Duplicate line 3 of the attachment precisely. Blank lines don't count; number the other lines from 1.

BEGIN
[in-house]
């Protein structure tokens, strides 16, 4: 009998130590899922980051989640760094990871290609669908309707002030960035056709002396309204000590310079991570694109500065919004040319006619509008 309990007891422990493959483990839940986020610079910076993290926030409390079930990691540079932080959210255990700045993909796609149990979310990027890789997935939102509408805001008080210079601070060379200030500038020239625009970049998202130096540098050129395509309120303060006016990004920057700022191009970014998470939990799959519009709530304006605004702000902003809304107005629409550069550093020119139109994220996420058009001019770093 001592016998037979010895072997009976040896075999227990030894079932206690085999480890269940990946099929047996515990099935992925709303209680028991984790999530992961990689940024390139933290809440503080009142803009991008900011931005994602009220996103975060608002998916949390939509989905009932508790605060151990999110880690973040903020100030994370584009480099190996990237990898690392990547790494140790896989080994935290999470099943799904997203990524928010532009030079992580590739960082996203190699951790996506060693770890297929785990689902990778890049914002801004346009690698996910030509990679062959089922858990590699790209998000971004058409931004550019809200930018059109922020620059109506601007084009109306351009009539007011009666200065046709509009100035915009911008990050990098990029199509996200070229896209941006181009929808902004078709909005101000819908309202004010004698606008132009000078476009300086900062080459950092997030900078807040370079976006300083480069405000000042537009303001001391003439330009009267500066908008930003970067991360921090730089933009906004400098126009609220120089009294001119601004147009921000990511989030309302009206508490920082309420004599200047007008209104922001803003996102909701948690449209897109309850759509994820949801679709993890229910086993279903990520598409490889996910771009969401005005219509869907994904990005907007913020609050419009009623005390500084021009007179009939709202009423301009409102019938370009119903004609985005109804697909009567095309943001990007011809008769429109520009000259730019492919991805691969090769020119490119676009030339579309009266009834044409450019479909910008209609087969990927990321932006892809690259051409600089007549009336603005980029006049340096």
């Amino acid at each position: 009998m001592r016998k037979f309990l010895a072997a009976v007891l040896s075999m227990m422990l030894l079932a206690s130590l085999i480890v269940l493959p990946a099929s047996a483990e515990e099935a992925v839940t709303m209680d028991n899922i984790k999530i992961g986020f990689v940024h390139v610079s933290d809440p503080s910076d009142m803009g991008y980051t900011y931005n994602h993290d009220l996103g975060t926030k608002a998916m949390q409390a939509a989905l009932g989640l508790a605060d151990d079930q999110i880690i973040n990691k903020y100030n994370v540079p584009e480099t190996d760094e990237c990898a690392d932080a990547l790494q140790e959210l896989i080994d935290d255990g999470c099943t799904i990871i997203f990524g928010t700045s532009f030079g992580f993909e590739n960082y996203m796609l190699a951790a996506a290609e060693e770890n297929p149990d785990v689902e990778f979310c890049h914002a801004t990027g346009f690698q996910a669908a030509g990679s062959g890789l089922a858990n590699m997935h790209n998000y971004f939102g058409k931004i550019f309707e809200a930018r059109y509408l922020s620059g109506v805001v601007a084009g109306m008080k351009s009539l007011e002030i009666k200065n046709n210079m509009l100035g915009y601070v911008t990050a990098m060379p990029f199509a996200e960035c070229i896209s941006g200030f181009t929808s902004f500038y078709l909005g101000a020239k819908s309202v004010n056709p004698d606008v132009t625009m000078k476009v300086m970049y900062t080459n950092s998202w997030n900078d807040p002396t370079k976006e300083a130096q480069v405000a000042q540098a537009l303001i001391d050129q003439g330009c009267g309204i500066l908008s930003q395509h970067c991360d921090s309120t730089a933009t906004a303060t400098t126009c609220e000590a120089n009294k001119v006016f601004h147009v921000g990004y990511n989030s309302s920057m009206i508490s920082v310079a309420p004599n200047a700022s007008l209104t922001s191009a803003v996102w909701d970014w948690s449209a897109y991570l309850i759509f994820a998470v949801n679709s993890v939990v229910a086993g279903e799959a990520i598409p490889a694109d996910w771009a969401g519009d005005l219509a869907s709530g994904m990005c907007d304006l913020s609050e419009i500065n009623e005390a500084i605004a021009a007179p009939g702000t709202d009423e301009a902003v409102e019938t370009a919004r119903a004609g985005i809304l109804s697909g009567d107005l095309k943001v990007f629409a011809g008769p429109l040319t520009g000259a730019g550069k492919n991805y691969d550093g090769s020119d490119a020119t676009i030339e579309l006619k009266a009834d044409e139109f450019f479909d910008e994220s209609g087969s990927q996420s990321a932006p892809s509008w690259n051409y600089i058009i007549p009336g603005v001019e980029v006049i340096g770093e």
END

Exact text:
């Amino acid at each position: 009998m001592r016998k037979f309990l010895a072997a009976v007891l040896s075999m227990m422990l030894l079932a206690s130590l085999i480890v269940l493959p990946a099929s047996a483990e515990e099935a992925v839940t709303m209680d028991n899922i984790k999530i992961g986020f990689v940024h390139v610079s933290d809440p503080s910076d009142m803009g991008y980051t900011y931005n994602h993290d009220l996103g975060t926030k608002a998916m949390q409390a939509a989905l009932g989640l508790a605060d151990d079930q999110i880690i973040n990691k903020y100030n994370v540079p584009e480099t190996d760094e990237c990898a690392d932080a990547l790494q140790e959210l896989i080994d935290d255990g999470c099943t799904i990871i997203f990524g928010t700045s532009f030079g992580f993909e590739n960082y996203m796609l190699a951790a996506a290609e060693e770890n297929p149990d785990v689902e990778f979310c890049h914002a801004t990027g346009f690698q996910a669908a030509g990679s062959g890789l089922a858990n590699m997935h790209n998000y971004f939102g058409k931004i550019f309707e809200a930018r059109y509408l922020s620059g109506v805001v601007a084009g109306m008080k351009s009539l007011e002030i009666k200065n046709n210079m509009l100035g915009y601070v911008t990050a990098m060379p990029f199509a996200e960035c070229i896209s941006g200030f181009t929808s902004f500038y078709l909005g101000a020239k819908s309202v004010n056709p004698d606008v132009t625009m000078k476009v300086m970049y900062t080459n950092s998202w997030n900078d807040p002396t370079k976006e300083a130096q480069v405000a000042q540098a537009l303001i001391d050129q003439g330009c009267g309204i500066l908008s930003q395509h970067c991360d921090s309120t730089a933009t906004a303060t400098t126009c609220e000590a120089n009294k001119v006016f601004h147009v921000g990004y990511n989030s309302s920057m009206i508490s920082v310079a309420p004599n200047a700022s007008l209104t922001s191009a803003v996102w909701d970014w948690s449209a897109y991570l309850i759509f994820a998470v949801n679709s993890v939990v229910a086993g279903e799959a990520i598409p490889a694109d996910w771009a969401g519009d005005l219509a869907s709530g994904m990005c907007d304006l913020s609050e419009i500065n009623e005390a500084i605004a021009a007179p009939g702000t709202d009423e301009a902003v409102e019938t370009a919004r119903a004609g985005i809304l109804s697909g009567d107005l095309k943001v990007f629409a011809g008769p429109l040319t520009g000259a730019g550069k492919n991805y691969d550093g090769s020119d490119a020119t676009i030339e579309l006619k009266a009834d044409e139109f450019f479909d910008e994220s209609g087969s990927q996420s990321a932006p892809s509008w690259n051409y600089i058009i007549p009336g603005v001019e980029v006049i340096g770093e």